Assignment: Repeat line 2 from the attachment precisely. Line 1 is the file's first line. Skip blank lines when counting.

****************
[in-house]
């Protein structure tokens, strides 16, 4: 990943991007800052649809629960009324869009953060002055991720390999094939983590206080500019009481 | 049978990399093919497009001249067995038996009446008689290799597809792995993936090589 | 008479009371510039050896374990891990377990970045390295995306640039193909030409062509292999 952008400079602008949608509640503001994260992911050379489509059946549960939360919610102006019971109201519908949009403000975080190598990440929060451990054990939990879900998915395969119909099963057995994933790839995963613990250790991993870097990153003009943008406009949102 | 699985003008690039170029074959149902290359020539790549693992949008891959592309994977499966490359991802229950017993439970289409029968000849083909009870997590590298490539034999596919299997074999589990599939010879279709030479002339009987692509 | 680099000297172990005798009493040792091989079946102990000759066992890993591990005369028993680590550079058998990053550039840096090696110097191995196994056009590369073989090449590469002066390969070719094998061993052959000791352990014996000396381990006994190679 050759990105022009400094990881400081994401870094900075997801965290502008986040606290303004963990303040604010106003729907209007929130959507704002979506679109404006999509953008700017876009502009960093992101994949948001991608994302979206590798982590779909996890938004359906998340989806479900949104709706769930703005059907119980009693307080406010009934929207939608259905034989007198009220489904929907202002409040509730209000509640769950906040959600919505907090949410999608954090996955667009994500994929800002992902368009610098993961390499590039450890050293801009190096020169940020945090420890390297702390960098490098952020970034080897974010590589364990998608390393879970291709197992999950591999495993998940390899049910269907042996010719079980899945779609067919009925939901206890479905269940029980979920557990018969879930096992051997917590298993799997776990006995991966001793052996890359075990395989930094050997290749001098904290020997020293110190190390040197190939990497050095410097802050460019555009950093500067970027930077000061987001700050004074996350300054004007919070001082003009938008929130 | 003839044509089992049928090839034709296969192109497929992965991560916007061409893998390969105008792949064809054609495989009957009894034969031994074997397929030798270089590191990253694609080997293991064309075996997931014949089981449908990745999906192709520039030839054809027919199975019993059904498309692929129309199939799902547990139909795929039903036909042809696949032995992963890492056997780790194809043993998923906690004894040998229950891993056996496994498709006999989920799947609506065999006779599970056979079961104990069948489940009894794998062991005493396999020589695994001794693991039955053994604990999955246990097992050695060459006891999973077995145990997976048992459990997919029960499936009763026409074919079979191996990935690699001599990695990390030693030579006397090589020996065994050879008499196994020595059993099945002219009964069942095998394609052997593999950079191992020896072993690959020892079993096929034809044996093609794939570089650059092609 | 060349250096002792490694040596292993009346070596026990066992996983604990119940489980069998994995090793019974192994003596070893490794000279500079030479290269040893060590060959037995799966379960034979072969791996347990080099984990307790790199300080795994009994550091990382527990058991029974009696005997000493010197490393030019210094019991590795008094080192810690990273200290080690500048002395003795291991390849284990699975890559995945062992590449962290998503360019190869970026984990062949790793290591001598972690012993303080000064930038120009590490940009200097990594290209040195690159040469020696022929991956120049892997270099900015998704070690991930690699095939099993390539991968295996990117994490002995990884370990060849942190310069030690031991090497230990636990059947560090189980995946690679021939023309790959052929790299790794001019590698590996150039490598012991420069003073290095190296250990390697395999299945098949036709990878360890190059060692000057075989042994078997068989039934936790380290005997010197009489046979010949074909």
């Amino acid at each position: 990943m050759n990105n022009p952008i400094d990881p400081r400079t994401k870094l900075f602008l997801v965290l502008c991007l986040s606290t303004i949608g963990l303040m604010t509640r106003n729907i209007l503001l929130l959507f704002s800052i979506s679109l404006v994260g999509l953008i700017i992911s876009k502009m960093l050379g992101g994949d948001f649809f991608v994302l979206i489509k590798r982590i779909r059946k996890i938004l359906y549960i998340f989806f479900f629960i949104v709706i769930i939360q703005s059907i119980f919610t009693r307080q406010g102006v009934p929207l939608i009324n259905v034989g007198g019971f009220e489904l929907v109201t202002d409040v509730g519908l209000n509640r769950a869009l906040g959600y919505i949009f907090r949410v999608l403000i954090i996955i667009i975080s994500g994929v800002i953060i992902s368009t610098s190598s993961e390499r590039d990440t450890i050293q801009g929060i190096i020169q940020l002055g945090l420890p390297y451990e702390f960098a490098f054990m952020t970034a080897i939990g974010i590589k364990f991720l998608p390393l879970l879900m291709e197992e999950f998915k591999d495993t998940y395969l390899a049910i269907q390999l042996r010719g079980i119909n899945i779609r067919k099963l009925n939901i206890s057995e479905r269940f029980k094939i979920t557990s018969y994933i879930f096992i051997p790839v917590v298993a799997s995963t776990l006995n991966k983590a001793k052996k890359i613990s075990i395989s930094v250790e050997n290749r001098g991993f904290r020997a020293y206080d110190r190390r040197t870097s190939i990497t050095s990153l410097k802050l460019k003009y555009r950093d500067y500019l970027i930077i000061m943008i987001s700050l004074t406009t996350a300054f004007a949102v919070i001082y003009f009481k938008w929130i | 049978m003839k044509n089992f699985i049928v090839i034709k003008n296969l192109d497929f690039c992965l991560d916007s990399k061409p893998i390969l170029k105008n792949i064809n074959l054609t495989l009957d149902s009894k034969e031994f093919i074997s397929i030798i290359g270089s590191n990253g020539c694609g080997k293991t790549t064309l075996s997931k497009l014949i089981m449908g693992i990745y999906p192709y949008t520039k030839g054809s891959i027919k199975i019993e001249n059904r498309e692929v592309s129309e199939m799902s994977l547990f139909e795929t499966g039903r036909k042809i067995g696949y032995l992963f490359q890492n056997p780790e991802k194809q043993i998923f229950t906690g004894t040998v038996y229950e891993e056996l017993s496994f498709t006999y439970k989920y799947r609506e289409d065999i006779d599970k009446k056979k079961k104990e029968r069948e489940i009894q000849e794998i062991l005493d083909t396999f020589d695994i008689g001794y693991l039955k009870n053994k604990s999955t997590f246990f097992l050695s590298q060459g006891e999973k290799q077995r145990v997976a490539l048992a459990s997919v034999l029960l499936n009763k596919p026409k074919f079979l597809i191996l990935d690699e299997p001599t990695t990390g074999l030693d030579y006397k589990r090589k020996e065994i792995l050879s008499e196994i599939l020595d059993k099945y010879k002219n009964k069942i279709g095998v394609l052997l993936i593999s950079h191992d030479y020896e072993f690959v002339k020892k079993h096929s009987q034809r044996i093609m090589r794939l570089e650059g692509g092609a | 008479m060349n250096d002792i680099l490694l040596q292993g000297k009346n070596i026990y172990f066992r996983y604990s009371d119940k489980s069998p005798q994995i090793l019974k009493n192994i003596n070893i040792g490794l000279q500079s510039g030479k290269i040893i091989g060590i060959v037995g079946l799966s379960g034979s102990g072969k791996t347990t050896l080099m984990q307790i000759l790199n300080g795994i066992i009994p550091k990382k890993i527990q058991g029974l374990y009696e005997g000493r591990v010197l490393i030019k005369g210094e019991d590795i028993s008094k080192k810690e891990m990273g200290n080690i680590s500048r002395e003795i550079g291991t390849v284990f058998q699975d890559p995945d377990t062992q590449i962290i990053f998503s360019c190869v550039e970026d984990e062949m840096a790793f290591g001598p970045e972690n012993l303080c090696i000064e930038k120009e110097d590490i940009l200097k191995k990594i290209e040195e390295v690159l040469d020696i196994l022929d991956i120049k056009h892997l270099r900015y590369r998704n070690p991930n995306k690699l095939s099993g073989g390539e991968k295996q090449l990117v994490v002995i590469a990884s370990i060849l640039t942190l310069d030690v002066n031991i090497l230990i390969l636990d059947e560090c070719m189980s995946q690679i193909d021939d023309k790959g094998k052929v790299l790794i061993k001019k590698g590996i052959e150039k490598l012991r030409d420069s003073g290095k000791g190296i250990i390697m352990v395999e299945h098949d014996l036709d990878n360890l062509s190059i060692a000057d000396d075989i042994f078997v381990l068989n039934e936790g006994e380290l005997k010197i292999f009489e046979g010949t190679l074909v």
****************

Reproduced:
């Protein structure tokens, strides 16, 4: 990943991007800052649809629960009324869009953060002055991720390999094939983590206080500019009481 | 049978990399093919497009001249067995038996009446008689290799597809792995993936090589 | 008479009371510039050896374990891990377990970045390295995306640039193909030409062509292999 952008400079602008949608509640503001994260992911050379489509059946549960939360919610102006019971109201519908949009403000975080190598990440929060451990054990939990879900998915395969119909099963057995994933790839995963613990250790991993870097990153003009943008406009949102 | 699985003008690039170029074959149902290359020539790549693992949008891959592309994977499966490359991802229950017993439970289409029968000849083909009870997590590298490539034999596919299997074999589990599939010879279709030479002339009987692509 | 680099000297172990005798009493040792091989079946102990000759066992890993591990005369028993680590550079058998990053550039840096090696110097191995196994056009590369073989090449590469002066390969070719094998061993052959000791352990014996000396381990006994190679 050759990105022009400094990881400081994401870094900075997801965290502008986040606290303004963990303040604010106003729907209007929130959507704002979506679109404006999509953008700017876009502009960093992101994949948001991608994302979206590798982590779909996890938004359906998340989806479900949104709706769930703005059907119980009693307080406010009934929207939608259905034989007198009220489904929907202002409040509730209000509640769950906040959600919505907090949410999608954090996955667009994500994929800002992902368009610098993961390499590039450890050293801009190096020169940020945090420890390297702390960098490098952020970034080897974010590589364990998608390393879970291709197992999950591999495993998940390899049910269907042996010719079980899945779609067919009925939901206890479905269940029980979920557990018969879930096992051997917590298993799997776990006995991966001793052996890359075990395989930094050997290749001098904290020997020293110190190390040197190939990497050095410097802050460019555009950093500067970027930077000061987001700050004074996350300054004007919070001082003009938008929130 | 003839044509089992049928090839034709296969192109497929992965991560916007061409893998390969105008792949064809054609495989009957009894034969031994074997397929030798270089590191990253694609080997293991064309075996997931014949089981449908990745999906192709520039030839054809027919199975019993059904498309692929129309199939799902547990139909795929039903036909042809696949032995992963890492056997780790194809043993998923906690004894040998229950891993056996496994498709006999989920799947609506065999006779599970056979079961104990069948489940009894794998062991005493396999020589695994001794693991039955053994604990999955246990097992050695060459006891999973077995145990997976048992459990997919029960499936009763026409074919079979191996990935690699001599990695990390030693030579006397090589020996065994050879008499196994020595059993099945002219009964069942095998394609052997593999950079191992020896072993690959020892079993096929034809044996093609794939570089650059092609 | 060349250096002792490694040596292993009346070596026990066992996983604990119940489980069998994995090793019974192994003596070893490794000279500079030479290269040893060590060959037995799966379960034979072969791996347990080099984990307790790199300080795994009994550091990382527990058991029974009696005997000493010197490393030019210094019991590795008094080192810690990273200290080690500048002395003795291991390849284990699975890559995945062992590449962290998503360019190869970026984990062949790793290591001598972690012993303080000064930038120009590490940009200097990594290209040195690159040469020696022929991956120049892997270099900015998704070690991930690699095939099993390539991968295996990117994490002995990884370990060849942190310069030690031991090497230990636990059947560090189980995946690679021939023309790959052929790299790794001019590698590996150039490598012991420069003073290095190296250990390697395999299945098949036709990878360890190059060692000057075989042994078997068989039934936790380290005997010197009489046979010949074909």